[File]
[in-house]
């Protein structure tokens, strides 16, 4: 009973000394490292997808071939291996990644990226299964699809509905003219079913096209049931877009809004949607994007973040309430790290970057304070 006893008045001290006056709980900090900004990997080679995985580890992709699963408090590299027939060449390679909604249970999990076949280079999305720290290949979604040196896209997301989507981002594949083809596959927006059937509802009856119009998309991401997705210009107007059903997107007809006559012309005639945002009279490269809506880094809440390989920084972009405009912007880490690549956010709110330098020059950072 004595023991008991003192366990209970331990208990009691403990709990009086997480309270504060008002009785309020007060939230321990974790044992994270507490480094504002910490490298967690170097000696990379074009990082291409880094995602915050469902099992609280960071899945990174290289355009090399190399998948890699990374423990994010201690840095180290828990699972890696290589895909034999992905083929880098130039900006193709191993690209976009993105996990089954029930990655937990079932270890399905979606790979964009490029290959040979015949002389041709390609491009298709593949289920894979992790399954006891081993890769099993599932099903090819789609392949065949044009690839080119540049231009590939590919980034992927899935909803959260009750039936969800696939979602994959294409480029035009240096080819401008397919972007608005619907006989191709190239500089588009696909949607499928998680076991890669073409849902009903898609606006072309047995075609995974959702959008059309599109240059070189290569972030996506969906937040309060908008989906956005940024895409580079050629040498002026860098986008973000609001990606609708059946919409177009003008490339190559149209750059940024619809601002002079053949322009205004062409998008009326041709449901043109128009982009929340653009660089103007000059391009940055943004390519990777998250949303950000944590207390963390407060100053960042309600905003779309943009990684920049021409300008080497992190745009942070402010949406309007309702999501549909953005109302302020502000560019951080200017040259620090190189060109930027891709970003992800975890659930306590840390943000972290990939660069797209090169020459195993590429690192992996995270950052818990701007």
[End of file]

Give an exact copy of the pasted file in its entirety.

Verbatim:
[in-house]
């Protein structure tokens, strides 16, 4: 009973000394490292997808071939291996990644990226299964699809509905003219079913096209049931877009809004949607994007973040309430790290970057304070 006893008045001290006056709980900090900004990997080679995985580890992709699963408090590299027939060449390679909604249970999990076949280079999305720290290949979604040196896209997301989507981002594949083809596959927006059937509802009856119009998309991401997705210009107007059903997107007809006559012309005639945002009279490269809506880094809440390989920084972009405009912007880490690549956010709110330098020059950072 004595023991008991003192366990209970331990208990009691403990709990009086997480309270504060008002009785309020007060939230321990974790044992994270507490480094504002910490490298967690170097000696990379074009990082291409880094995602915050469902099992609280960071899945990174290289355009090399190399998948890699990374423990994010201690840095180290828990699972890696290589895909034999992905083929880098130039900006193709191993690209976009993105996990089954029930990655937990079932270890399905979606790979964009490029290959040979015949002389041709390609491009298709593949289920894979992790399954006891081993890769099993599932099903090819789609392949065949044009690839080119540049231009590939590919980034992927899935909803959260009750039936969800696939979602994959294409480029035009240096080819401008397919972007608005619907006989191709190239500089588009696909949607499928998680076991890669073409849902009903898609606006072309047995075609995974959702959008059309599109240059070189290569972030996506969906937040309060908008989906956005940024895409580079050629040498002026860098986008973000609001990606609708059946919409177009003008490339190559149209750059940024619809601002002079053949322009205004062409998008009326041709449901043109128009982009929340653009660089103007000059391009940055943004390519990777998250949303950000944590207390963390407060100053960042309600905003779309943009990684920049021409300008080497992190745009942070402010949406309007309702999501549909953005109302302020502000560019951080200017040259620090190189060109930027891709970003992800975890659930306590840390943000972290990939660069797209090169020459195993590429690192992996995270950052818990701007």